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Monday, April 30, 2012

Should you buy life insurance for your kids?

Is it financially smart to buy life insurance for your child, and if you do, should you buy the type with a savings vehicle?

If you have kids, or are expecting, you have most likely received ads in the mail for life insurance for your child (i.e. Gerber Life Grow-up or Life College plan). Many of these plans tout a savings vehicle in addition to the life insurance. This is a big selling point for these plans as they push the savings piece as an added benefit, a "how can you go wrong?" type of product. Does your child need life insurance? Is it giving them a head start in life? Is the savings piece worth it?

Why would you even consider life insurance for your child?
Here's the sell: "Give your child (particularly your newborn) a financial head start in life! The premiums are cheap and you are guaranteeing your kid's future insurability to boot! You have enough to worry  about as a new parent, so give yourself some peace of mind. Now your baby can be covered regardless of an unfortunate illness and in the worse case scenario you will have the cash to cover final expenses. The best part? If you buy a whole life policy, and your child grows to be a strapping healthy lad or dame, they will have access to the cash value in the future! How can you go wrong?"


How you can go wrong.
First, the purpose of life insurance is generally a salary replacement tool to provide security for one's dependents. So unless you have the Gerber baby itself, whom is providing income for your entire family, baby life insurance doesn't fit that definition. The Consumer Federation of America (a consumer advocacy and education group), along with many financial planners in the industry, believe that its almost never a smart financial move to purchase life insurance for your kids. I don't even recommend life insurance to adults unless they have dependents; so I definitely would not recommend life insurance for those dependents, especially if you are not meeting other important financial goals.

Second, the amount of these kid policies are usually quite low (typically $5,000-$10,000). This amount will not be enough as a salary replacement in the future, and many times you can't increase this amount as they get older if they do indeed have a chronic illness.As of today, the maximum you can purchase under the Gerber life plan is still only $50,000 which will not be much especially in 20+ years. They state that the coverage automatically doubles once your child turns 18, but once again, even $100,000 of coverage in 18 years will not be much when you take inflation into account.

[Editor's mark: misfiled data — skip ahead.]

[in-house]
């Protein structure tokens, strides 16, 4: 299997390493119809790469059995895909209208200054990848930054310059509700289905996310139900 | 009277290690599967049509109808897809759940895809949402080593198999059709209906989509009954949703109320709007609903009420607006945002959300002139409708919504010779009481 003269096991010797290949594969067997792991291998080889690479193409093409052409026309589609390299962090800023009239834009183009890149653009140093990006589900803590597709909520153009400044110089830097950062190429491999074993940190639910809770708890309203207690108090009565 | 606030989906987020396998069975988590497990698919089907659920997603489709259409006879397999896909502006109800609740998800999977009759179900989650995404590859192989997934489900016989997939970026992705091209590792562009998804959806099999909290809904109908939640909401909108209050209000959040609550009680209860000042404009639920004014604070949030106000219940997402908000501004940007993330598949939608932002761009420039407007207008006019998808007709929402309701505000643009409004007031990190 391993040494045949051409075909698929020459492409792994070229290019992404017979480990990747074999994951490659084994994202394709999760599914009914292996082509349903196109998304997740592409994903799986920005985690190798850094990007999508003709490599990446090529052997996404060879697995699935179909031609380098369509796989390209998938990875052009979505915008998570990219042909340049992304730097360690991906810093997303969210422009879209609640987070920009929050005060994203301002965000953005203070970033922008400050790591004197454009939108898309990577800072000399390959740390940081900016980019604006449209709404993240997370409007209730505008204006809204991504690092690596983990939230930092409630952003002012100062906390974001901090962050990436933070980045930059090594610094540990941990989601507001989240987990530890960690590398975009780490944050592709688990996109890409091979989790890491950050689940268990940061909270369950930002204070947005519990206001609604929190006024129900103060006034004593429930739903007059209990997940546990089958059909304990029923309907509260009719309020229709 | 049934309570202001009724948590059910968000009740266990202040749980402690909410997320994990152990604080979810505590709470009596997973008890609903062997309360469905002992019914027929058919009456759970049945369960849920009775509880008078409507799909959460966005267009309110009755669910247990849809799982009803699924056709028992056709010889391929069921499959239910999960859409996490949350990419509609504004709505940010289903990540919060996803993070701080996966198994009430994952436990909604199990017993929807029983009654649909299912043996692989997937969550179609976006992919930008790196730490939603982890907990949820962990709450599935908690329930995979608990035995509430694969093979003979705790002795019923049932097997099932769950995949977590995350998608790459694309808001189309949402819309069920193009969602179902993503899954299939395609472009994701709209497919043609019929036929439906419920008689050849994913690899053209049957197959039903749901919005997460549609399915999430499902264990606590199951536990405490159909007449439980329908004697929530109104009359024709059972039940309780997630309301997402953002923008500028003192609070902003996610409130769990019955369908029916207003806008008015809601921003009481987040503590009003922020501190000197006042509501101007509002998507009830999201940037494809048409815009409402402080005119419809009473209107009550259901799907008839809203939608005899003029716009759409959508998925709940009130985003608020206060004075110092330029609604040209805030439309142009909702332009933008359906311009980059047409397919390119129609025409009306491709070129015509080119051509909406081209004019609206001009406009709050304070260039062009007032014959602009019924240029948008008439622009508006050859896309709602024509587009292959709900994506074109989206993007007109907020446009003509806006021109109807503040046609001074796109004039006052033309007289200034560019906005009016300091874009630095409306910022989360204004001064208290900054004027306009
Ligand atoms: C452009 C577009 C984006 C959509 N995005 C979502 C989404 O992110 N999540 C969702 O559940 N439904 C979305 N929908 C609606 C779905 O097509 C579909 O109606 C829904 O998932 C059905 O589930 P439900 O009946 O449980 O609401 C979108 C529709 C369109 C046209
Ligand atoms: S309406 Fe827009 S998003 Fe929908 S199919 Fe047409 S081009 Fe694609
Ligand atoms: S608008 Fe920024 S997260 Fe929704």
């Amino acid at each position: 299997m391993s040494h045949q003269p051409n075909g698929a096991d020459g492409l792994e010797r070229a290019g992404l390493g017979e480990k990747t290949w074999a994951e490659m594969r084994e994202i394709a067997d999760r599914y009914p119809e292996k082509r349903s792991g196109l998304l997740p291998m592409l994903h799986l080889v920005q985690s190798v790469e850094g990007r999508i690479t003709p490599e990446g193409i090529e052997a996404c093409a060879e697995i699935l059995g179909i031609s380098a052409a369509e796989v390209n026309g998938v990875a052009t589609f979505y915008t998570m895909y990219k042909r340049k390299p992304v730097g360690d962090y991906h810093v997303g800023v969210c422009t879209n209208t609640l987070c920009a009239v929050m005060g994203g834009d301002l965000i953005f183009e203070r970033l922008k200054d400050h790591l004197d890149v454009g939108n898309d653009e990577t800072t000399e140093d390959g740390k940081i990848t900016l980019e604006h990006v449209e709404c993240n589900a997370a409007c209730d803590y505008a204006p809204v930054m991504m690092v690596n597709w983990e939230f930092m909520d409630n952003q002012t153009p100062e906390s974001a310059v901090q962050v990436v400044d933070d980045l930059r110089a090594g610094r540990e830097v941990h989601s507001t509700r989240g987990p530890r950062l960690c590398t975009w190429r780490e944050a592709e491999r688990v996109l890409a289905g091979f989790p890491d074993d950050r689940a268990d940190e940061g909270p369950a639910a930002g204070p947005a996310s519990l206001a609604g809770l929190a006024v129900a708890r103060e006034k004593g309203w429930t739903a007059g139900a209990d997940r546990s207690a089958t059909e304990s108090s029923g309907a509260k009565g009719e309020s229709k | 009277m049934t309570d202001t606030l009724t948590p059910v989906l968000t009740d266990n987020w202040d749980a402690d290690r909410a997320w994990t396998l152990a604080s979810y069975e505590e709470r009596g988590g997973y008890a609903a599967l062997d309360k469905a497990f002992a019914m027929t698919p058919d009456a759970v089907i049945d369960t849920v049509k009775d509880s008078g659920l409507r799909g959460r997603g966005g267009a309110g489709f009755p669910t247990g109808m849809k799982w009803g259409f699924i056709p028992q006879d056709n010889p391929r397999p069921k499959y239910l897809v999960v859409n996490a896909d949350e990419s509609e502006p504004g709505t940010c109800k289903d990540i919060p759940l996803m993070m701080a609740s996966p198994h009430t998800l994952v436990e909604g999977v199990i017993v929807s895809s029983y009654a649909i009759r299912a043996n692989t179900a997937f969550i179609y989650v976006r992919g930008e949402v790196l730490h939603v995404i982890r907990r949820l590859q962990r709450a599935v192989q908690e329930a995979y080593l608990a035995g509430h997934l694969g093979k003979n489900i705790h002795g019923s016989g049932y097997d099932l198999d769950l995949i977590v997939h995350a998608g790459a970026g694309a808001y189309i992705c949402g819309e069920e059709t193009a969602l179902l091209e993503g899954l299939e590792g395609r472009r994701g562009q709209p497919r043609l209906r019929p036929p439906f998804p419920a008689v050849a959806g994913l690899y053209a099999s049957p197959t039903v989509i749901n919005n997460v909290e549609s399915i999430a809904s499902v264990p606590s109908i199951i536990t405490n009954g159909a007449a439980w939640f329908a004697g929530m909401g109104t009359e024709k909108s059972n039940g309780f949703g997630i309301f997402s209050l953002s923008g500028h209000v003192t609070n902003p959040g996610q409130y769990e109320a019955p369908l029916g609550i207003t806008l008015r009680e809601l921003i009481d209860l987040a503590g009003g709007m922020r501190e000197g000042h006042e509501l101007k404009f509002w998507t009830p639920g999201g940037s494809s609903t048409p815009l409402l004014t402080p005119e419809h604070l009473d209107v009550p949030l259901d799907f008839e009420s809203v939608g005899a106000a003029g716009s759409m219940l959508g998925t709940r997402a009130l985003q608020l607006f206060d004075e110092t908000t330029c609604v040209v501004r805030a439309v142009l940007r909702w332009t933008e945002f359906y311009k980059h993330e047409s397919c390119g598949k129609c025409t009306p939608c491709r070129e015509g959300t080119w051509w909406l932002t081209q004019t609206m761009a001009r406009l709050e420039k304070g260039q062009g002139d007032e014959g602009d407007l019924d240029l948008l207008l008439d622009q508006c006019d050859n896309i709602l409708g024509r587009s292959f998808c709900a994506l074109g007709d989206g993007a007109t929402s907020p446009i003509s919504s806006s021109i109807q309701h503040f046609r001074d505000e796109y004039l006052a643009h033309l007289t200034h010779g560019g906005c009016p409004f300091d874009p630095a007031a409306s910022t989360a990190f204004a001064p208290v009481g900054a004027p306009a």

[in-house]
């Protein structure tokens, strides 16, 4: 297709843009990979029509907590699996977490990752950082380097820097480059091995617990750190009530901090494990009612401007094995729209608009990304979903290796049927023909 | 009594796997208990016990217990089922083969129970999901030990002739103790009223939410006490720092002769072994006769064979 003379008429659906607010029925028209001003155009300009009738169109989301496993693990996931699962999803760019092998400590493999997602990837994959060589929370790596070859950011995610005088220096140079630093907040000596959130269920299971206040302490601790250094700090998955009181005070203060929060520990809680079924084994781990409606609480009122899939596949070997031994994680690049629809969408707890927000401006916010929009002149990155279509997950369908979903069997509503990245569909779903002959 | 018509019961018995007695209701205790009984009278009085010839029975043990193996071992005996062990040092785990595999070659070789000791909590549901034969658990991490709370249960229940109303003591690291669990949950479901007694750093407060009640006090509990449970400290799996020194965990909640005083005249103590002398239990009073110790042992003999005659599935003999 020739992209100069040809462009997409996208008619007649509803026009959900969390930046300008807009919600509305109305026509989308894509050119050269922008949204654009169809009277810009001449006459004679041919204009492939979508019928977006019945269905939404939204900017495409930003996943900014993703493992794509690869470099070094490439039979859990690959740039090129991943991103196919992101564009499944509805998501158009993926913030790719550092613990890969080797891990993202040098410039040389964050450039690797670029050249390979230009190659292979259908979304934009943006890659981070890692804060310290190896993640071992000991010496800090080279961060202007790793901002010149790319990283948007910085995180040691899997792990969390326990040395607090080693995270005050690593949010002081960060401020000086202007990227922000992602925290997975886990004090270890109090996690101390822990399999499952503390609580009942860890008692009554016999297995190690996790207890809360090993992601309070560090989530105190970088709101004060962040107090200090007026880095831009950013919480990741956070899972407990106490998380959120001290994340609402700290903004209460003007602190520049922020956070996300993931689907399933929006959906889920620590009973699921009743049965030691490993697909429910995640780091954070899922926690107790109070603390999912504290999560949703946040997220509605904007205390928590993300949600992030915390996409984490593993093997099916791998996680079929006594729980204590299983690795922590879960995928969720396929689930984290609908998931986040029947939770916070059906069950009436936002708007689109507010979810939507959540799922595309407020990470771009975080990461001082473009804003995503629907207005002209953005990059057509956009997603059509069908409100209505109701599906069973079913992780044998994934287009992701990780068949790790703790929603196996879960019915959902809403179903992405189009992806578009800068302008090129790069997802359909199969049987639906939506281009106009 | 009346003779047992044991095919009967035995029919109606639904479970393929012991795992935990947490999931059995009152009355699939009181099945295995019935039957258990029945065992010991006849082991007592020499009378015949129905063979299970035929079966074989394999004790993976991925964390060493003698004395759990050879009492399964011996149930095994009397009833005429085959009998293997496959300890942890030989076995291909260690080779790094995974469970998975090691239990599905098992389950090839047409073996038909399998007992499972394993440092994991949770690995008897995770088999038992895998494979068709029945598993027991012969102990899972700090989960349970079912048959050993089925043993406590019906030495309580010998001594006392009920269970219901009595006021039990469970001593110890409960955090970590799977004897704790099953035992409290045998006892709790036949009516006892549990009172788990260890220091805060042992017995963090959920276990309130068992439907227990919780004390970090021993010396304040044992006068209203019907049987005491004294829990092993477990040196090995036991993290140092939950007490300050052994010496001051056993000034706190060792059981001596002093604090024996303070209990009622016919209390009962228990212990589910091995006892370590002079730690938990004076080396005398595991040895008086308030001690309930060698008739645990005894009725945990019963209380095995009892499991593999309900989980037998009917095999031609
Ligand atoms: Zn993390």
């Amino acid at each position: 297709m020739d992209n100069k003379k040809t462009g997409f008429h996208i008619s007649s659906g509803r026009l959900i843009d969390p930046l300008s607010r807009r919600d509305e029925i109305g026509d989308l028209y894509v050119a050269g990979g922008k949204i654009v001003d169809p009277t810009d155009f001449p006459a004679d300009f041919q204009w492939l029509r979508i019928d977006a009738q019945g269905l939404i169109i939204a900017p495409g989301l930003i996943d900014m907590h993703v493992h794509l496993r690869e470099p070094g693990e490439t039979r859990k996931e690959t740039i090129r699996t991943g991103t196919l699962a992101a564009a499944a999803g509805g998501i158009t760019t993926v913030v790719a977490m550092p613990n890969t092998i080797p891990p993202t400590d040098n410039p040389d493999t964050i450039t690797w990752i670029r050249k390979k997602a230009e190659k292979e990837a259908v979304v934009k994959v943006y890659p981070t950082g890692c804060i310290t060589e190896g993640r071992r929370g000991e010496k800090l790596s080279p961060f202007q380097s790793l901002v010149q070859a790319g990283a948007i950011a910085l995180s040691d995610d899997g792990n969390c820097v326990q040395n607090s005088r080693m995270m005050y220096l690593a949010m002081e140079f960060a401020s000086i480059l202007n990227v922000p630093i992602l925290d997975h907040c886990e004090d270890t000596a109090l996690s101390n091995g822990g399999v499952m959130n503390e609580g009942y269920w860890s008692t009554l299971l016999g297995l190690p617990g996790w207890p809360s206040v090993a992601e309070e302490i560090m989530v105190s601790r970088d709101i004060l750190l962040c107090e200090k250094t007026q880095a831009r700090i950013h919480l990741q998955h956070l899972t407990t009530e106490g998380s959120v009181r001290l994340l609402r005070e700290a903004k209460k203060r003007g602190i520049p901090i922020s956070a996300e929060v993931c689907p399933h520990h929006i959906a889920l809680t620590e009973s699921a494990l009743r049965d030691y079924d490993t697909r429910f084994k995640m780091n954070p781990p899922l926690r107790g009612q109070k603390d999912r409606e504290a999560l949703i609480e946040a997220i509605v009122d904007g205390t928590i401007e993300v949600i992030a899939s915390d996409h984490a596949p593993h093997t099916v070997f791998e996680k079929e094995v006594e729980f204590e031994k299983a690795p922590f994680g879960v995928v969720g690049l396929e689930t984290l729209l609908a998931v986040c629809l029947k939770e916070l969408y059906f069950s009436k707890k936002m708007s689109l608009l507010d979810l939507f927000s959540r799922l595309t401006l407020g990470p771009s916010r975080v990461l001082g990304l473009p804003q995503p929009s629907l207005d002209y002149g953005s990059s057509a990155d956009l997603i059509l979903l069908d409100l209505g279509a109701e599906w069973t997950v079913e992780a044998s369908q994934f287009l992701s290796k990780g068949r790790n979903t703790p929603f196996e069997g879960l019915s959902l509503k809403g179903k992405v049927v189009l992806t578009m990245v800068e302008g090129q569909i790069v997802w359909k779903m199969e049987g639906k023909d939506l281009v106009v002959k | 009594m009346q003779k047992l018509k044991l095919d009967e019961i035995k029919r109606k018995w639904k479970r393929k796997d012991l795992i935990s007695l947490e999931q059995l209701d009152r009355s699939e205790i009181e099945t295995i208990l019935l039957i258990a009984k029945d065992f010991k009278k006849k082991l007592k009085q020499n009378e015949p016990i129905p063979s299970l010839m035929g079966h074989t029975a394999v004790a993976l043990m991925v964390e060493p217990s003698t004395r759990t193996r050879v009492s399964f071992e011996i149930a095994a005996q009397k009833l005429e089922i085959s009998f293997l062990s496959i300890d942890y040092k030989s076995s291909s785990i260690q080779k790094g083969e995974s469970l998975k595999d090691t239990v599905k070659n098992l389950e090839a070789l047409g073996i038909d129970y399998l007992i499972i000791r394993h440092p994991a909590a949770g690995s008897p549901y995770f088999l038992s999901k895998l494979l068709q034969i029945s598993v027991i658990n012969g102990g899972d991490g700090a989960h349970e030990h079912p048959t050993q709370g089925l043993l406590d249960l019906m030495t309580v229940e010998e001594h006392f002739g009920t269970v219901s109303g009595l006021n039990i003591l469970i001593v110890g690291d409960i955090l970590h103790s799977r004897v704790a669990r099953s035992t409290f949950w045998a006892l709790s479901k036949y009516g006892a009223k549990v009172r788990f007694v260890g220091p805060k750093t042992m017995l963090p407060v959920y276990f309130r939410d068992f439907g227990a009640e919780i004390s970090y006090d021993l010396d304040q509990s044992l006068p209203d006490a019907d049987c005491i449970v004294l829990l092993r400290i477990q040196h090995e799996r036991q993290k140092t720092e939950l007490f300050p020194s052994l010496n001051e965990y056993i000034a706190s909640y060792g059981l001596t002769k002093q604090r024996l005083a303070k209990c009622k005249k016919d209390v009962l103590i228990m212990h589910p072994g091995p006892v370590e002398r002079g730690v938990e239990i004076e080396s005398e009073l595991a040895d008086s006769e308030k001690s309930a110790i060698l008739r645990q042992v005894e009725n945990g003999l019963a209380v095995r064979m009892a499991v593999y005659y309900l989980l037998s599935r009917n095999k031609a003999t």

Finally, what about the savings piece? In general, insurance policies are not good savings vehicles regardless of who is the insured. These policies not only have steep hidden costs, but they also provide you with minimal return on your investment. If you are going to invest money for your child's future (education for example), do it in a 529 account, not an insurance policy.

The Takeaway
If you have dependents, obtain life insurance policies (preferably term) for you and your spouse (particularly the breadwinner), contribute 10% of your gross income to your retirement accounts, 6-9 months of expenses in an emergency fund, and then do what you can in a 529 for your kids' education. The key is to make sure you are protecting your kids in case something happens to you, but also protecting your future so your kids don't spend money taking you in down the road!

Once all this is taken care of and you still want to open a policy for your kids, do your research, look into your employer's benefit package (many times you can supplement your own policy with juvenile insurance for pennies a month) and do not opt for a insurance/ savings vehicle combo.





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